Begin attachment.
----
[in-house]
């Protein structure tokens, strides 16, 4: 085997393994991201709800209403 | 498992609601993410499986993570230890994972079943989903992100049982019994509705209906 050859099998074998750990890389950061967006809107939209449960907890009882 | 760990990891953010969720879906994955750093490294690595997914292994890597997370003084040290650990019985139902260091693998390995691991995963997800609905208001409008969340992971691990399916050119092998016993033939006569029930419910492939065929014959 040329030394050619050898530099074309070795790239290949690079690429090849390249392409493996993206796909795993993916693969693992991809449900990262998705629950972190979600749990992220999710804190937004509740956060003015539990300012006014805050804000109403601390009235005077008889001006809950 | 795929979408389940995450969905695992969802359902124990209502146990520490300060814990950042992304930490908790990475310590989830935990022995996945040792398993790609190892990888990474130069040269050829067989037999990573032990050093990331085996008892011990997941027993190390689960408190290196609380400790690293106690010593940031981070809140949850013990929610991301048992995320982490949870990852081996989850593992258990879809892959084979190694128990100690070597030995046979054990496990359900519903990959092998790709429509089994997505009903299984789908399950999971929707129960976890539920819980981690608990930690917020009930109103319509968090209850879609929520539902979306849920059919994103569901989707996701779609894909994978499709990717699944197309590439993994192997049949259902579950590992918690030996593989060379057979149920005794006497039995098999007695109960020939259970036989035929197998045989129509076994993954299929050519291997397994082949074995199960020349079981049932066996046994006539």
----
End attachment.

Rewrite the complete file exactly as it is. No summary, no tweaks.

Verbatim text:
[in-house]
């Protein structure tokens, strides 16, 4: 085997393994991201709800209403 | 498992609601993410499986993570230890994972079943989903992100049982019994509705209906 050859099998074998750990890389950061967006809107939209449960907890009882 | 760990990891953010969720879906994955750093490294690595997914292994890597997370003084040290650990019985139902260091693998390995691991995963997800609905208001409008969340992971691990399916050119092998016993033939006569029930419910492939065929014959 040329030394050619050898530099074309070795790239290949690079690429090849390249392409493996993206796909795993993916693969693992991809449900990262998705629950972190979600749990992220999710804190937004509740956060003015539990300012006014805050804000109403601390009235005077008889001006809950 | 795929979408389940995450969905695992969802359902124990209502146990520490300060814990950042992304930490908790990475310590989830935990022995996945040792398993790609190892990888990474130069040269050829067989037999990573032990050093990331085996008892011990997941027993190390689960408190290196609380400790690293106690010593940031981070809140949850013990929610991301048992995320982490949870990852081996989850593992258990879809892959084979190694128990100690070597030995046979054990496990359900519903990959092998790709429509089994997505009903299984789908399950999971929707129960976890539920819980981690608990930690917020009930109103319509968090209850879609929520539902979306849920059919994103569901989707996701779609894909994978499709990717699944197309590439993994192997049949259902579950590992918690030996593989060379057979149920005794006497039995098999007695109960020939259970036989035929197998045989129509076994993954299929050519291997397994082949074995199960020349079981049932066996046994006539």